Jesurgislac’s Journal

February 12, 2009

Never, ever, try to win an argument by editing a Wikipedia page

The Telegraph:

Attempting to explain that the present financial crisis was unprecedented, Mr Brown said: “I’m reminded of the story of Titian, who’s the great painter who reached the age of 90, finished the last of his nearly 100 brilliant paintings, and he said at the end of it, ‘I’m finally beginning to learn how to paint,’ and that is where we are.”

During Prime Minister’s Questions on Wednesday, Mr Cameron said: “The Prime Minister never gets his facts right: he told us the other day he was like Titian aged 90. The fact is, Titian died at 86.”

Records on Wikipedia, the online encyclopedia, show that at 12.34pm – four minutes after the end of PMQs – the entry for the artist was altered to support Mr Cameron’s claim.

While previously his birth and death dates were set at 1485 and 1576, meaning Mr Brown could have been correct, they were changed to 1490 and 1572.

The editor’s IP address – the unique string of numbers identifying internet users – belonged to a computer in Conservative Campaign Headquarters in south-west London.

David Cameron says “The person at central office who then altered the Wikipedia entry – putting on the correct information, because I think Titian did die at 86, there’s some dispute among academics – but nevertheless that was the wrong thing to do. He shouldn’t have done that, he has been disciplined for doing that.” So, well, that’s nice.

I wonder how he was “disciplined”? Made to stand in front of a blackboard and write out “I will not edit Wikipedia to ‘help’ my boss win an argument”? Or will the words “from an easily-traceable IP address” be inserted there?


Update: “If the Conservative party is prepared to fiddle the figures with regard to the age of dead Italian painters, surely we cannot trust them on the economy either.” – Mark Lazarowicz MP, yesterday

January 29, 2009

Saddleback

from this week’s Savage Love

And now… without further delay… the winning definition of “saddleback“… by a gaping margin… definition number 5: “Saddlebacking: the phenomenon of Christian teens engaging in unprotected anal sex in order to preserve their virginities.” After attending the Purity Ball, Heather and Bill saddlebacked all night because she’s saving herself for marriage.

Here’s why this definition is perfect: Saddlebacking, like barebacking, involves one person riding up on another’s backside. But in this case, it’s not the bare-naked cock-in-ass that’s the most important feature of the ride, but the fact that the person being ridden has been saddled—thanks to the efforts of the Rick Warrens of this world—with religious hang-ups and serious misconceptions about sex. Like the barebacker who casually tosses away his health—or his partner’s health—because he believes, quite erroneously, that “risky = sexy,” the saddlebacker offers up her ass because she believes, quite erroneously, that she can get fucked in the ass—vigorously, religiously—and still be considered a virgin on her wedding night.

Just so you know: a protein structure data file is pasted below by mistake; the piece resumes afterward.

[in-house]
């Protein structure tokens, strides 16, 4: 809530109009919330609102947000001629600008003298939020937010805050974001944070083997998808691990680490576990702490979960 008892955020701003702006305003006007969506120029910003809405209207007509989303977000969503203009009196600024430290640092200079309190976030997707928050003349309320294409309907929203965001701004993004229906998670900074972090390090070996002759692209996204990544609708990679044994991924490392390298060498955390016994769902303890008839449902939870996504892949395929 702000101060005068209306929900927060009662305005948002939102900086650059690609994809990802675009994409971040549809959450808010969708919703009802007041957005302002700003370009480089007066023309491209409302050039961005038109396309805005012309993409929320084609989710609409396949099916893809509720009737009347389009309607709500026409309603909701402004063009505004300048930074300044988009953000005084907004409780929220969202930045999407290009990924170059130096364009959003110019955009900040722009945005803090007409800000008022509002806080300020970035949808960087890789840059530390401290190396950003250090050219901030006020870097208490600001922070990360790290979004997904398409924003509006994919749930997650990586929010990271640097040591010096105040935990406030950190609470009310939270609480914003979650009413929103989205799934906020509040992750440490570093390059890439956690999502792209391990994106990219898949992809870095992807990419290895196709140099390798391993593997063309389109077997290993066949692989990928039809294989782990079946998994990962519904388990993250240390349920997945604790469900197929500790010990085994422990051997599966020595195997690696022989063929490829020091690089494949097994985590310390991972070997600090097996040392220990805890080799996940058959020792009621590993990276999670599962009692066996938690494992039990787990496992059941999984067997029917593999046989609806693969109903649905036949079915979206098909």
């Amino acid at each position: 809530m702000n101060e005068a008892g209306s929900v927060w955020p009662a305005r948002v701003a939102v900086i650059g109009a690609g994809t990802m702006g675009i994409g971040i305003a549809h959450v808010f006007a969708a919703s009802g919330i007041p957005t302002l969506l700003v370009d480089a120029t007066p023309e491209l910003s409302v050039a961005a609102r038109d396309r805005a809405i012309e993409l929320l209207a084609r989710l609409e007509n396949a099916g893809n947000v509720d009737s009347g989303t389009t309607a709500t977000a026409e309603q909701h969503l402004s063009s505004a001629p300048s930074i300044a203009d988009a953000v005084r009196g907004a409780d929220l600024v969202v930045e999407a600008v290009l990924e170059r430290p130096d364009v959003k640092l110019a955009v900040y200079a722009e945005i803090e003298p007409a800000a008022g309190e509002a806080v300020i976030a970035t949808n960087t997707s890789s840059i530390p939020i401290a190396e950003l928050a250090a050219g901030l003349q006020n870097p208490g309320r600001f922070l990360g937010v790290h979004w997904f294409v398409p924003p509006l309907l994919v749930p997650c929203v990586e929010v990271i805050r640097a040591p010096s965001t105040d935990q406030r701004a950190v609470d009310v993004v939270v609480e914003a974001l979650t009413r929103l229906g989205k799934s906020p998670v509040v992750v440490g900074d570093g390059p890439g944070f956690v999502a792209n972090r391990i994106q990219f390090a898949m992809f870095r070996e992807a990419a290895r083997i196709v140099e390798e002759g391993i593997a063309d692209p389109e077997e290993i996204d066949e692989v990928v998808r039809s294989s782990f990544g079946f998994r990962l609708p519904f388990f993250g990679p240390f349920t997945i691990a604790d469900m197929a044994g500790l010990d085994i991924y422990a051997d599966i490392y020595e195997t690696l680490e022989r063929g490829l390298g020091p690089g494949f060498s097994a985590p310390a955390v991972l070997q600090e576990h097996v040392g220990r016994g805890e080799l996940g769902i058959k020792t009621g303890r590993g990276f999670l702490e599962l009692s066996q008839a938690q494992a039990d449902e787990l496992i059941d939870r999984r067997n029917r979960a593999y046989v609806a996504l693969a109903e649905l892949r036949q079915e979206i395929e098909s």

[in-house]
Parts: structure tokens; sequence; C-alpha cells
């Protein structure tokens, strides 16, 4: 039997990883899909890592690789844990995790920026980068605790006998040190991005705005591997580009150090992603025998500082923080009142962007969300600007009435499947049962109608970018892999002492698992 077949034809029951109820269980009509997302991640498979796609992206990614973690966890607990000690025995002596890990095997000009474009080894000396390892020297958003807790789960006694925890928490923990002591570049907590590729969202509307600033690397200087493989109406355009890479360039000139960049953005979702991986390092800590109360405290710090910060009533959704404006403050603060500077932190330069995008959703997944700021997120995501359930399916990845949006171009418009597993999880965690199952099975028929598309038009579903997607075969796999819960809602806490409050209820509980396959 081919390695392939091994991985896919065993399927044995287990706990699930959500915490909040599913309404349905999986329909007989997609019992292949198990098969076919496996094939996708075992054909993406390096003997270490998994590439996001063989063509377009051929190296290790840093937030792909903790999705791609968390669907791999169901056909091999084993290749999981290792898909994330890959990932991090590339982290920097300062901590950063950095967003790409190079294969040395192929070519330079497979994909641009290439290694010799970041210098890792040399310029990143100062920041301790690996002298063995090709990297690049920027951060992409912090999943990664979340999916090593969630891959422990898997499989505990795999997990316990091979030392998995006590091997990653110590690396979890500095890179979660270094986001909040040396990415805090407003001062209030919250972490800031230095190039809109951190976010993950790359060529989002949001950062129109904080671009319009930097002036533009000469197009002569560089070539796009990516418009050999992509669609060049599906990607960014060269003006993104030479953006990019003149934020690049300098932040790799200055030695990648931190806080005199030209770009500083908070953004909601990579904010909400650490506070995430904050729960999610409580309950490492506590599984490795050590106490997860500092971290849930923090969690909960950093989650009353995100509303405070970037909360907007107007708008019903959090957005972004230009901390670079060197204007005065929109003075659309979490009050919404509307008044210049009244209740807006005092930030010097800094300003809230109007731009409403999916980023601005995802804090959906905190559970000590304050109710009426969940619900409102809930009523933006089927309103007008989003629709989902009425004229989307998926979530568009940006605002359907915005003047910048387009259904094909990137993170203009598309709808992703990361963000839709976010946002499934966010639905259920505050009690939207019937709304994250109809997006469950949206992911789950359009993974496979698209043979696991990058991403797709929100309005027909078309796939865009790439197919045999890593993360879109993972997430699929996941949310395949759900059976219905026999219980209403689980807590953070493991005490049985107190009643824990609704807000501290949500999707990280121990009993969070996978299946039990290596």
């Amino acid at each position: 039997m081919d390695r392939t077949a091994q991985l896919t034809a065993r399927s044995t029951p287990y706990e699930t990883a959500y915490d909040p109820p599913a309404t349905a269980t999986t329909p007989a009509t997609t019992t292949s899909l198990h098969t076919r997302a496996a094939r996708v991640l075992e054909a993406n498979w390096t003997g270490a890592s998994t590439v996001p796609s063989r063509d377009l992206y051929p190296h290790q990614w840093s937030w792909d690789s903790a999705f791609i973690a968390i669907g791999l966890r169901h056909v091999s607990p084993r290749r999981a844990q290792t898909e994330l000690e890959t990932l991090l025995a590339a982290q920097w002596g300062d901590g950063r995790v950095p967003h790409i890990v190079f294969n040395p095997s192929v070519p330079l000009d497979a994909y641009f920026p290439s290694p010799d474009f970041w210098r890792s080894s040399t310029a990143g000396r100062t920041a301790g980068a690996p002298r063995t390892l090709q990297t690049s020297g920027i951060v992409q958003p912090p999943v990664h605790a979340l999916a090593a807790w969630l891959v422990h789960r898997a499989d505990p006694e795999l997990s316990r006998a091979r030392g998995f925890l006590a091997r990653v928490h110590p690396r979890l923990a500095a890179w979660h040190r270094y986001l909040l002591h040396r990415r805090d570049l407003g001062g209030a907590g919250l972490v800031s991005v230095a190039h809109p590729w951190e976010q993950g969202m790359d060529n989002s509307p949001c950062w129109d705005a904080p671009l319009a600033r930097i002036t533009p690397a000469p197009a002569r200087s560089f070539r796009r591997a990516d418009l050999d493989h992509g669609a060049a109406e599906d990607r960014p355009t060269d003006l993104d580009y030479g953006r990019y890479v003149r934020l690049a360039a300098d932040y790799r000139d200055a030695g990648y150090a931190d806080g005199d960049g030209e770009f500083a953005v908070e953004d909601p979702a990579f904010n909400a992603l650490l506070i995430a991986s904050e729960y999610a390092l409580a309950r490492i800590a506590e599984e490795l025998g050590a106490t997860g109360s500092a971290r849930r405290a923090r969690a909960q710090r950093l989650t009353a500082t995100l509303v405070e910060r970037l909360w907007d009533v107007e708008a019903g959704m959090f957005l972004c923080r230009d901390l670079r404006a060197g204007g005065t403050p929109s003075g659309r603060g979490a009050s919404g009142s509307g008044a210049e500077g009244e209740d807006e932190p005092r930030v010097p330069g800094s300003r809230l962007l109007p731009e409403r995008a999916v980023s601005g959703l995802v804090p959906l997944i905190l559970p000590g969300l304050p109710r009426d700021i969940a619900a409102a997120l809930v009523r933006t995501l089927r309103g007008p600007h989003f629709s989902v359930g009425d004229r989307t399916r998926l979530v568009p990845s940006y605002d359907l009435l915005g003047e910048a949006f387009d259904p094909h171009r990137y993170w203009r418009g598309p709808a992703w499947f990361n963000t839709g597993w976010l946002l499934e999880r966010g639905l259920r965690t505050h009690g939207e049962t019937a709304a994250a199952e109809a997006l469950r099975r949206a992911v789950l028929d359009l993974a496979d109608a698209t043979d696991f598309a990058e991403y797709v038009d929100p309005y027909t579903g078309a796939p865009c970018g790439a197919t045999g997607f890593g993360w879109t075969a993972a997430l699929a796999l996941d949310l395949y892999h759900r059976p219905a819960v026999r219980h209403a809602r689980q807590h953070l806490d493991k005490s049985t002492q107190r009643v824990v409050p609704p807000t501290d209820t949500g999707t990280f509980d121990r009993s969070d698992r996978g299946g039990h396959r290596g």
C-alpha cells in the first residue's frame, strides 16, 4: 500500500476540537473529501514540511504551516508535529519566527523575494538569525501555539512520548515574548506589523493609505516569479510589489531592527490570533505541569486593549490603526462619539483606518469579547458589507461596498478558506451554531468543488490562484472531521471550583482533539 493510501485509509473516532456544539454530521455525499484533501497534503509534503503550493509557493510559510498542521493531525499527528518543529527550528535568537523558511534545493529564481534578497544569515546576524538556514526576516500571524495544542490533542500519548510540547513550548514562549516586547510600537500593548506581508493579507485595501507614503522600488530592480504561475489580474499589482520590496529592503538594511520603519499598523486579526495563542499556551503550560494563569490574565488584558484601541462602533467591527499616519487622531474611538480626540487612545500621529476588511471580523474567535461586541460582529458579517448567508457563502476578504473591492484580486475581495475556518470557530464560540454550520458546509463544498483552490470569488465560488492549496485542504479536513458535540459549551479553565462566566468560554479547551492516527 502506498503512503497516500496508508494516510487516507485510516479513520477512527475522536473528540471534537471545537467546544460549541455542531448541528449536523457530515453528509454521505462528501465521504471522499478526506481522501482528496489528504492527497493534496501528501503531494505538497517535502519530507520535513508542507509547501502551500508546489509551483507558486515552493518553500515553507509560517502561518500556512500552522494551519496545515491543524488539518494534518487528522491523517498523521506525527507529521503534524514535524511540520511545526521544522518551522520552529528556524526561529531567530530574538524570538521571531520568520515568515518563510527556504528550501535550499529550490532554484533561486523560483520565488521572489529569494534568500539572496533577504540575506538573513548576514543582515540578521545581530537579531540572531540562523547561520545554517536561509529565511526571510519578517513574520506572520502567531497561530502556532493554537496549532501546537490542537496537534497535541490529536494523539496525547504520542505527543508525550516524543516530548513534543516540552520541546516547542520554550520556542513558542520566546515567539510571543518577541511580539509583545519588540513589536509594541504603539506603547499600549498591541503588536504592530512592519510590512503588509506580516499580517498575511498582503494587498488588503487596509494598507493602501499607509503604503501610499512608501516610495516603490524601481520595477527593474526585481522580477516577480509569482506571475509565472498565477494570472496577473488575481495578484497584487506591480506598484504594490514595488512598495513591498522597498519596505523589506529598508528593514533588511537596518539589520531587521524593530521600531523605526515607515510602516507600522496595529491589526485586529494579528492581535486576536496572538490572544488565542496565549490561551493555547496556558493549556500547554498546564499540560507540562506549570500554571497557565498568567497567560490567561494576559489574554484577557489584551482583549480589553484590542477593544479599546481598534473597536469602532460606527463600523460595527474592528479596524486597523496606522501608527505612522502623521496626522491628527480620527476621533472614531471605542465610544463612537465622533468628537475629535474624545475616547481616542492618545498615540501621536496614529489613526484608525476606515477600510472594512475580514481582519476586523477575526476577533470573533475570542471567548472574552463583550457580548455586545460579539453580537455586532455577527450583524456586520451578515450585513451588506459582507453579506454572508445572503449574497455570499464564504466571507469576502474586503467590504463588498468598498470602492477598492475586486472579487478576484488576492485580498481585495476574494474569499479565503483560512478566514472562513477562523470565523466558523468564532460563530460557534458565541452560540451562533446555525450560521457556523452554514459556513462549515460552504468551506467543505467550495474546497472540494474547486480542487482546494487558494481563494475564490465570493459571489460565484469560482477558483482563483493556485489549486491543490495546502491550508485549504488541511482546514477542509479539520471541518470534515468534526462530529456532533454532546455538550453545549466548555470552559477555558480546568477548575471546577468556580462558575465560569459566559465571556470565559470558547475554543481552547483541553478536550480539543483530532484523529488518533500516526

I’ve set up a website—www.saddlebacking.com—to popularize the new definition. (Get to work, Google bombers!) Now let’s get this term into common usage as quickly as possible.

Let’s go!

November 16, 2008

Banned again…

You know, it’s one of those peculiarities of right-wing blogs; they complain a lot (a lot!) about how “liberals can’t tolerate dissent”… yet the one thing, routinely, they cannot tolerate is people showing up in their comment threads who don’t agree with them and can say why. I got banned from Family Scholars Blog back when they were still accepting comments; Maggie Gallagher shut down comments on her blog at least partly because I just kept showing up and pointing out she was talking nonsense: recently, I noticed, multiple threads just happened to get closed to comments because, er… I showed up! and

I’ve been banned again. I think that means I won the argument, since the loser I was debating can’t cope with it…

*grin*

July 14, 2008

Heinz Meanz Bigotz

Filed under: Google-fu — jesurgislac @ 7:26 am
Tags: , , , ,

To the Daily Telegraph, in response to their distinctly biased presentation of the recent Heinz Meanz Bigotz kerfuffle:

Recently, the firm was threatened with a boycott by gay rights campaigners after it withdrew an advert that showed two men kissing.

The advertising regulator received about 200 complaints that the Heinz Deli Mayo advert was “offensive” and “inappropriate”.

I noted on the comments page attached to the article (which is moderated, and I expect mine won’t get through) that they “forgot to mention” that the reason Heinz withdrew the Mayo ad from British TV was because of a mass online campaign that shut down their website – by the American Family Association in the United States. They also “forgot” that the ASA announced that they saw nothing offensive in the Heinz Mayo ad. It appears the 200+ complaints were just a British version of the AFA campaign.

Oh, and (other stuff was happening) but I got an apology e-mail from Heinz. Apologising for running the ad. I get that it’s just an ad, not important in the scale of things: but I’m not buying another Heinz product again….

July 4, 2008

Heinz Meanz Homophobia

Filed under: Google-fu — jesurgislac @ 7:47 am
Tags: , , , ,

Heinz Homophobic Ketchup

From The Guardian, July 1st.

The AFA, which says it stands for “traditional family values” and targets the “influence of television and other media” on society, sent an email “action alert” to its 3.5 million subscribers denouncing the Heinz Deli Mayo commercial as the “kind of ad we can expect to see in California as they prepare to vote on homosexual marriage”.

“I thought you might be interested in seeing the Heinz ad featuring a homosexual family and two homosexuals kissing,” said the email action alert.

“We suggest you forward this to all your family and friends letting them know of the push for homosexual marriage by Heinz. This ad is currently running in England, but no doubt can be expected in the US soon.”

The action alert, sent out on June 24, included the phone numbers of Heinz’s US corporate headquarters and an email letter of complaint for subscribers to support.

Cindy Roberts, the director of media and public relations at the AFA, told MediaGuardian.co.uk that after the alert was sent out Heinz US called to let the organisation know the ad would not run again.

Roberts said Heinz had admitted that the volume of AFA members’ email complaints had “bogged the [computer] system down”.